14 July 2007

My Paper Heart

Yesterday, when I dropped off my daughter at my in-laws’, my mother-in-law invited me in. She’s a teacher, and she has to take continuing ed courses for a few weeks in the summer. One of her projects is organization, so she’s going through 20+ years’ worth of school material that has been piled up in her workroom. Did I have any use for the pile of cookbooks she found?

I love it when people get organized because they find stuff they can’t use, but I can.

I inherited two great books: The New Home Economics Omnibus by Florence LaGanke Harris and Hazel H, Huston, 1941 edition, and The Winston Cook Book by Helen Cramp, 1913. The Omnibus belonged to my husband’s grandmother and contained torn-out bits of magazines, grocery lists with prices included, and so on.

One of the magazine sheets was of what I imagined to be her dream home. Why else would a young woman pull out a full tabloid page of a tiny cottage, its floor plans included? I examined the page more and realized the photo of the living room is laid out exactly like the living room in their log cabin. Gone are the mid-60s decorations and instead are more timeless things, like shotguns (they found a shotgun hidden in the logs when they were moving the cabin—I imagine there’s a full story there, eh?) and cuckoo clocks and other antiques. But the fireplace is similar, the chairs are laid out in the same fashion, and the “feel” of the room matches that of the photograph.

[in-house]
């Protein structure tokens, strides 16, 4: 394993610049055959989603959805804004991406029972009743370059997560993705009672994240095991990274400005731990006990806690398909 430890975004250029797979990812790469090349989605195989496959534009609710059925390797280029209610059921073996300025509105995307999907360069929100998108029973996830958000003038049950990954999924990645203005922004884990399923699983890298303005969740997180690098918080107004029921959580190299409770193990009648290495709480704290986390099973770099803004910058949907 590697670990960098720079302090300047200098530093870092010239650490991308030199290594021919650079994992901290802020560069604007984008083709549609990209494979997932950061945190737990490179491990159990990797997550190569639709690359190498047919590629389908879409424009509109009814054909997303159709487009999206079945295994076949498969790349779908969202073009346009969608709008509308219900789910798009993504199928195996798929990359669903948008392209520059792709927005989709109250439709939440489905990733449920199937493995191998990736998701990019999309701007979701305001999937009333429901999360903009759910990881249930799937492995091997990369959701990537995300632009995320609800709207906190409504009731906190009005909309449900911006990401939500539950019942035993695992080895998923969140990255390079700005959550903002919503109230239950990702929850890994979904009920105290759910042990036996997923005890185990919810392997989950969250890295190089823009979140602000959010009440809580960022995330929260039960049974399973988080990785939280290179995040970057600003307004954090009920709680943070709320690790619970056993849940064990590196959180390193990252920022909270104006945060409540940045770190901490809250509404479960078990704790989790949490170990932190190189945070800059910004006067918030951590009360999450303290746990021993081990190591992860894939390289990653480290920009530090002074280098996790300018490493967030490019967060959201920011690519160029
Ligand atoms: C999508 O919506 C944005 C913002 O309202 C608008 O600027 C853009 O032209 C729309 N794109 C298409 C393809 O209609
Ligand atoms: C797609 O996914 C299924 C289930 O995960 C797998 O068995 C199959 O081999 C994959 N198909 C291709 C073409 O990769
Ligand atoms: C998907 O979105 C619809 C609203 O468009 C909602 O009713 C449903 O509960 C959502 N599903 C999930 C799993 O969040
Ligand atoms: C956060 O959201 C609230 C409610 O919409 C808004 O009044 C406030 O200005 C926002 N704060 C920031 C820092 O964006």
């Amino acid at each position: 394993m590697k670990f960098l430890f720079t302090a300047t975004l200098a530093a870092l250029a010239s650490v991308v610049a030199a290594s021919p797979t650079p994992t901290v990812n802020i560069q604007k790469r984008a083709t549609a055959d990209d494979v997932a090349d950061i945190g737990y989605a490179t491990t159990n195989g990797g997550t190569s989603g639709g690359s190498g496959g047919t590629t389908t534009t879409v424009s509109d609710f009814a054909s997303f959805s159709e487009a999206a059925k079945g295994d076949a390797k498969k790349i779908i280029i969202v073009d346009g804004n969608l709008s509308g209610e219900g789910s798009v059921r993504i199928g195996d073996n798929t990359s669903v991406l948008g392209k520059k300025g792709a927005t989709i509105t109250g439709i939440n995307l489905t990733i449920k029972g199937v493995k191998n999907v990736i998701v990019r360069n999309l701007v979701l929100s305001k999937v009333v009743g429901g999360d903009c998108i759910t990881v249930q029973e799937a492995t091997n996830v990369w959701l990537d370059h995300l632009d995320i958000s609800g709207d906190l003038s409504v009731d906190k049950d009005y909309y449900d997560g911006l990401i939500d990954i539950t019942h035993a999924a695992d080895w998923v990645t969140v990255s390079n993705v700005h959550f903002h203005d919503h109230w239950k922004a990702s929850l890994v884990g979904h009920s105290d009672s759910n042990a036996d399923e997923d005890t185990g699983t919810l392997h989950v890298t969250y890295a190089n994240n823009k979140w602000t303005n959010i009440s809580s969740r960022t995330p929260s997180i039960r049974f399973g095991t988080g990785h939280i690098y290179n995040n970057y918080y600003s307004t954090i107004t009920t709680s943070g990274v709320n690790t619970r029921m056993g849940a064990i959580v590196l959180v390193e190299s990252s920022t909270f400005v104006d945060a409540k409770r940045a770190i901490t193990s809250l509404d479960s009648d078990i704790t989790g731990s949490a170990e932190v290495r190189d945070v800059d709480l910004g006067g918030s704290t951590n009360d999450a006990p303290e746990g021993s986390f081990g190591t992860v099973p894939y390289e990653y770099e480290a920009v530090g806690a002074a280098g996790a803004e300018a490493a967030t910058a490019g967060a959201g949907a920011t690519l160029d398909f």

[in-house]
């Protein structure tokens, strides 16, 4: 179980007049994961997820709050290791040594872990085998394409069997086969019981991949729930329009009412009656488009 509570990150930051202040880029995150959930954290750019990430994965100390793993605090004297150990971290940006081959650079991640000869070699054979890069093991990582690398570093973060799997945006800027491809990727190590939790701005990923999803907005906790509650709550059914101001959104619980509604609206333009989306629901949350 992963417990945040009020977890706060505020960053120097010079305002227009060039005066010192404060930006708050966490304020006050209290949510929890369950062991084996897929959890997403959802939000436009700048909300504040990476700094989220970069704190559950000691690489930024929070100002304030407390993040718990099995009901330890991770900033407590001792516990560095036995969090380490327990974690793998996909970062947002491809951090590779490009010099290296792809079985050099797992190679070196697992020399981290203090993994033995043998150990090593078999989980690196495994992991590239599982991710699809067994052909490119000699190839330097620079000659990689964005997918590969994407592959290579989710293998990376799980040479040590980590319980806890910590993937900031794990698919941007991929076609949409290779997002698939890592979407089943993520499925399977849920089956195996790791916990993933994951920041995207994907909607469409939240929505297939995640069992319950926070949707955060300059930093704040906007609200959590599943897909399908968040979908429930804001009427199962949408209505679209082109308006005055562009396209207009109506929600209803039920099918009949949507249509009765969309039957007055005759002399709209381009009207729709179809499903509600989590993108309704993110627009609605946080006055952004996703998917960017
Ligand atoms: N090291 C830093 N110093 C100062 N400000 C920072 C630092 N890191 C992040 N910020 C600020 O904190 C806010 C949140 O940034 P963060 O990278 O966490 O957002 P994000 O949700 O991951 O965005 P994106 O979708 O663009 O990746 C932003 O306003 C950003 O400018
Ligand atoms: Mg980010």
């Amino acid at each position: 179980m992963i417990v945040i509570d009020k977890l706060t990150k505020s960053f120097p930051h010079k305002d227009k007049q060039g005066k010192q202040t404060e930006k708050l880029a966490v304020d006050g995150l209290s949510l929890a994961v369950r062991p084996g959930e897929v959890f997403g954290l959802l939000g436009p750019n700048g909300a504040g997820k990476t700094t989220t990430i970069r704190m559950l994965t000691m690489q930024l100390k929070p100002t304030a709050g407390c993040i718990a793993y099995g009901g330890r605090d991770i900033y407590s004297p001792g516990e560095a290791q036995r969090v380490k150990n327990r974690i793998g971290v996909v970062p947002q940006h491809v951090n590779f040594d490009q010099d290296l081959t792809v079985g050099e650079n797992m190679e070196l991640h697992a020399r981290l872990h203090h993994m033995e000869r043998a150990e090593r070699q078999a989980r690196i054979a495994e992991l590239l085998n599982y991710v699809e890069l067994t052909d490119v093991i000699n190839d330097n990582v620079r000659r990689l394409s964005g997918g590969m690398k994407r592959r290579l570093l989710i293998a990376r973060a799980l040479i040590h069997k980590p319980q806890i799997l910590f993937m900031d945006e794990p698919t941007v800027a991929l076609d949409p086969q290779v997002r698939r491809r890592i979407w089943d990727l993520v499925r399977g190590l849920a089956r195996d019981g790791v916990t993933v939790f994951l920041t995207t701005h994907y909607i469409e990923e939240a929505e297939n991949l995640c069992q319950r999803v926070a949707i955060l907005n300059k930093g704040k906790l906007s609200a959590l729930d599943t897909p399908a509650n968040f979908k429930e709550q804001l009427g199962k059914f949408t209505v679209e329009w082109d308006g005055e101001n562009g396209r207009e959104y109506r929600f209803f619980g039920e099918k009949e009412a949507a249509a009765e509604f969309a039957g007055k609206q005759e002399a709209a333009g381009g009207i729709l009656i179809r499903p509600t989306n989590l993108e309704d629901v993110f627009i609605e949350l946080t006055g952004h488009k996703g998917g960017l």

I feel a little closer to Grandma Betty now, because I do the same things. I keep my Pottery Barn and Victorian Trading Company catalogs for inspiration, just like she did with this advertisement. My vision of her has deepened, and I’m grateful for that.

In your research, have you ever come across a little piece of someone else’s dreams? Have you ever been inspired by it—not so much the scrap of paper you found in an old book, but by the idea of the person who put it there?